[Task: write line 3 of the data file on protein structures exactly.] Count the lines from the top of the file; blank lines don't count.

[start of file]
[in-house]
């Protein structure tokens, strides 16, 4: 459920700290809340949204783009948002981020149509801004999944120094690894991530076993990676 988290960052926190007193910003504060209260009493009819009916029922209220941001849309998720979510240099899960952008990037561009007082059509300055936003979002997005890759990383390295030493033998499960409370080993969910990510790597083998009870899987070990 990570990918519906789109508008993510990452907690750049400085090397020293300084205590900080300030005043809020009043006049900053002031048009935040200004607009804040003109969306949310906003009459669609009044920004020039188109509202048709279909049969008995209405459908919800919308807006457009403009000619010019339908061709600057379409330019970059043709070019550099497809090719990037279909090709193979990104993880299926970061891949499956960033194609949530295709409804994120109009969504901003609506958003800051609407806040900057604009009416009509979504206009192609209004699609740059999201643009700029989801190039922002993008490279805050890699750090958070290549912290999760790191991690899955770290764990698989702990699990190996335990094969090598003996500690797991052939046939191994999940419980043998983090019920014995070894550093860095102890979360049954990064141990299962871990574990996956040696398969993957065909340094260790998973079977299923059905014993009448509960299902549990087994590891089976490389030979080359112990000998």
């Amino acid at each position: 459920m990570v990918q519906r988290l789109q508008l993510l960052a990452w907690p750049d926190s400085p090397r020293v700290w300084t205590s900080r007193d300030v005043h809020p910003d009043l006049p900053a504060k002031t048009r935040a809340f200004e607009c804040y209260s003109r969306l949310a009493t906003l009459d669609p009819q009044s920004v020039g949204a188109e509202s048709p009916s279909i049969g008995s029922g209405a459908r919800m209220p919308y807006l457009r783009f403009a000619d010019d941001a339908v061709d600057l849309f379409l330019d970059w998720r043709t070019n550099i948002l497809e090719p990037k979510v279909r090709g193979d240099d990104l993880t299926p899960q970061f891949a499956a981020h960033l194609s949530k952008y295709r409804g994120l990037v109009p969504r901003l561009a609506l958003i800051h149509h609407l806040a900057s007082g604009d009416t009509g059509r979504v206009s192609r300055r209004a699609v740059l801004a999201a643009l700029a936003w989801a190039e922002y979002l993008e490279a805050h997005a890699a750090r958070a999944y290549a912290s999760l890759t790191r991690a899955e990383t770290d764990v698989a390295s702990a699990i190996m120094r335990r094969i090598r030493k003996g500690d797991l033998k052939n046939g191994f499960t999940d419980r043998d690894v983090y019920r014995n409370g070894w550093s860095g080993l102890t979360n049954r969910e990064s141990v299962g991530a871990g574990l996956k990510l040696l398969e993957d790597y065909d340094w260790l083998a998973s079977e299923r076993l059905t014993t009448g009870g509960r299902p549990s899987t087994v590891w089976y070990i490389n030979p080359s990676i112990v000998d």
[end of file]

């Amino acid at each position: 459920m990570v990918q519906r988290l789109q508008l993510l960052a990452w907690p750049d926190s400085p090397r020293v700290w300084t205590s900080r007193d300030v005043h809020p910003d009043l006049p900053a504060k002031t048009r935040a809340f200004e607009c804040y209260s003109r969306l949310a009493t906003l009459d669609p009819q009044s920004v020039g949204a188109e509202s048709p009916s279909i049969g008995s029922g209405a459908r919800m209220p919308y807006l457009r783009f403009a000619d010019d941001a339908v061709d600057l849309f379409l330019d970059w998720r043709t070019n550099i948002l497809e090719p990037k979510v279909r090709g193979d240099d990104l993880t299926p899960q970061f891949a499956a981020h960033l194609s949530k952008y295709r409804g994120l990037v109009p969504r901003l561009a609506l958003i800051h149509h609407l806040a900057s007082g604009d009416t009509g059509r979504v206009s192609r300055r209004a699609v740059l801004a999201a643009l700029a936003w989801a190039e922002y979002l993008e490279a805050h997005a890699a750090r958070a999944y290549a912290s999760l890759t790191r991690a899955e990383t770290d764990v698989a390295s702990a699990i190996m120094r335990r094969i090598r030493k003996g500690d797991l033998k052939n046939g191994f499960t999940d419980r043998d690894v983090y019920r014995n409370g070894w550093s860095g080993l102890t979360n049954r969910e990064s141990v299962g991530a871990g574990l996956k990510l040696l398969e993957d790597y065909d340094w260790l083998a998973s079977e299923r076993l059905t014993t009448g009870g509960r299902p549990s899987t087994v590891w089976y070990i490389n030979p080359s990676i112990v000998d």